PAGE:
Landscape architect, Garden Historian. Lecturer at Paris Belleville, PHD in Architecture: « Restoration of Historical Gardens in France What place for contemporary creation? », under the supervision of Jean-Paul Midant
The Future of Historic Gardens in the Face of Environmental Challenges
Michele le Menestrel Ullrich tel us « The award of the Fellows Prize to Angèle is very special, in 30 years she is the first landscaper to join the ranks of former Laureates. As a Graduate of the Ecole du Paysage de Versailles, and a DSA in architecture and heritage of Paris-Belleville, she brilliantly opens a new way of considering the treatment of gardens and historical landscapes, combining professional experience with work as a teacher and PhD student. »
In 2020, she won the Michel Baridon Scholarship (Fondation des Parcs et Jardins de France).
n November 2021, she participated in the International Colloquium, Historical Gardens:1981-2021, 40 years after the Charters of Florence (University of Florence and Landscape School of Versailles).
She became aware of the delicate work of historical restoration during her professional experiences. Angèle a été in charge of the Management Plan of the Jardin des Tuileries, of the architectural and landscape study, of la bastide La Pauliane. From 2017 to 2019, she joined the Pierre-Antoine Gatier agency, ACMH, RMHP Fellow 1991. Among other things, she participated in the Management Plan of the Anglo-Chinese Garden,at the Chantilly and the Garden Management Plan of the Villa Medicisin Rome.
A project to restore historic gardens is needed. Considering the multiple historical, landscape, environmental and symbolic dimensions, while integrating ecological and climatic issues.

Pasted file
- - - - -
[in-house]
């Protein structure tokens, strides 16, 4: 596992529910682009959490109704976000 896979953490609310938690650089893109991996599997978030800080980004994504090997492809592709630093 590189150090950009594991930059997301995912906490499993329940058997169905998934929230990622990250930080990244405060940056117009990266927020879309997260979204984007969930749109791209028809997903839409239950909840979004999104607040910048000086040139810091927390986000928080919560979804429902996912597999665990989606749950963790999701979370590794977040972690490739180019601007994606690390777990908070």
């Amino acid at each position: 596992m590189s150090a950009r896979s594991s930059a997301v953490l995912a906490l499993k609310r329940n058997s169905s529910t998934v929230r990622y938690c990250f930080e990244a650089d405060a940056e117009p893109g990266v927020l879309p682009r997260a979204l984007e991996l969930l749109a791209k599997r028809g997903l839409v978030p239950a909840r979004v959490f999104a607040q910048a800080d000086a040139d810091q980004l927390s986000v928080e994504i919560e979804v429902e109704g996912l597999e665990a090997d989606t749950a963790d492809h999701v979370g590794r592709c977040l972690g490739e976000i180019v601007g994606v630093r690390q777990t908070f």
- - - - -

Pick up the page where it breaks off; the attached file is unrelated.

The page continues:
In response to these challenges, Angèle has chosen this research theme: What changes can we accept in the future of a place without losing its soul in the face of the challenges of global climate change and the appearance of new pests attacking trees?
This is a crucial issue for heritage conservation in both Europe and America.
Early on, the United States was a pioneer in protecting the landscape as a natural and historical heritage. In 1856, the Mount Vernon estate was protected and restored. Yellowstone National Park was created. Dumbarton Oaks, studied to become one of the world’s leading centers of landscape research. Angèle will interview her current chief gardener, Jonathan Kavalier, about her heritage conservation practices. In Monticello, Angèle will observe the conservation of the Jefferson estate, she will study the preservation of Middleton Place in Charleston. Some parks and urban projects designed by Olmstead, such as Central Park, will allow it to develop its research and make the most of the opportunity made possible by the Richard Morris Hunt Prize.